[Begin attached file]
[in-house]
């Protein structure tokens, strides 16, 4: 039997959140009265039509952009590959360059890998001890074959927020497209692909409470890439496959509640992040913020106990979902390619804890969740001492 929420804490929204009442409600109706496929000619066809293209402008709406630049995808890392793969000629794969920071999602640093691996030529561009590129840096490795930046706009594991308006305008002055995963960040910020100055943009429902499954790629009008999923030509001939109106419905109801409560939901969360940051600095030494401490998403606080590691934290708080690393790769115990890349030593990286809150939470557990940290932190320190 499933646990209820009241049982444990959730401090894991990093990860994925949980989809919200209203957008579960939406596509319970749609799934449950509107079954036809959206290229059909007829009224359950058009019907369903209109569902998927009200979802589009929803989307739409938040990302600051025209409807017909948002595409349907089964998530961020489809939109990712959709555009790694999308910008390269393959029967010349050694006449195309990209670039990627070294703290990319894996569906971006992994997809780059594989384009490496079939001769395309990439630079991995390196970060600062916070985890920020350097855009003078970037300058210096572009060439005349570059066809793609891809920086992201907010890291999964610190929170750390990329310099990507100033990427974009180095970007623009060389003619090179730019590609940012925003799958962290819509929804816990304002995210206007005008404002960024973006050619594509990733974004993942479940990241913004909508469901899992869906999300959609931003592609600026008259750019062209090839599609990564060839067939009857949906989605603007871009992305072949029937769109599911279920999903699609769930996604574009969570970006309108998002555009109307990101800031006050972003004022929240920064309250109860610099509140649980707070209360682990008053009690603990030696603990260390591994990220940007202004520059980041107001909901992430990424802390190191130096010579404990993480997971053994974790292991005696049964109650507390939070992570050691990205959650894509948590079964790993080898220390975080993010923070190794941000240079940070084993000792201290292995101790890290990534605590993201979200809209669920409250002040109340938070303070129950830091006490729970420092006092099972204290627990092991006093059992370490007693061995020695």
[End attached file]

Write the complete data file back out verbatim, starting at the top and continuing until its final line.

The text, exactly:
[in-house]
């Protein structure tokens, strides 16, 4: 039997959140009265039509952009590959360059890998001890074959927020497209692909409470890439496959509640992040913020106990979902390619804890969740001492 929420804490929204009442409600109706496929000619066809293209402008709406630049995808890392793969000629794969920071999602640093691996030529561009590129840096490795930046706009594991308006305008002055995963960040910020100055943009429902499954790629009008999923030509001939109106419905109801409560939901969360940051600095030494401490998403606080590691934290708080690393790769115990890349030593990286809150939470557990940290932190320190 499933646990209820009241049982444990959730401090894991990093990860994925949980989809919200209203957008579960939406596509319970749609799934449950509107079954036809959206290229059909007829009224359950058009019907369903209109569902998927009200979802589009929803989307739409938040990302600051025209409807017909948002595409349907089964998530961020489809939109990712959709555009790694999308910008390269393959029967010349050694006449195309990209670039990627070294703290990319894996569906971006992994997809780059594989384009490496079939001769395309990439630079991995390196970060600062916070985890920020350097855009003078970037300058210096572009060439005349570059066809793609891809920086992201907010890291999964610190929170750390990329310099990507100033990427974009180095970007623009060389003619090179730019590609940012925003799958962290819509929804816990304002995210206007005008404002960024973006050619594509990733974004993942479940990241913004909508469901899992869906999300959609931003592609600026008259750019062209090839599609990564060839067939009857949906989605603007871009992305072949029937769109599911279920999903699609769930996604574009969570970006309108998002555009109307990101800031006050972003004022929240920064309250109860610099509140649980707070209360682990008053009690603990030696603990260390591994990220940007202004520059980041107001909901992430990424802390190191130096010579404990993480997971053994974790292991005696049964109650507390939070992570050691990205959650894509948590079964790993080898220390975080993010923070190794941000240079940070084993000792201290292995101790890290990534605590993201979200809209669920409250002040109340938070303070129950830091006490729970420092006092099972204290627990092991006093059992370490007693061995020695």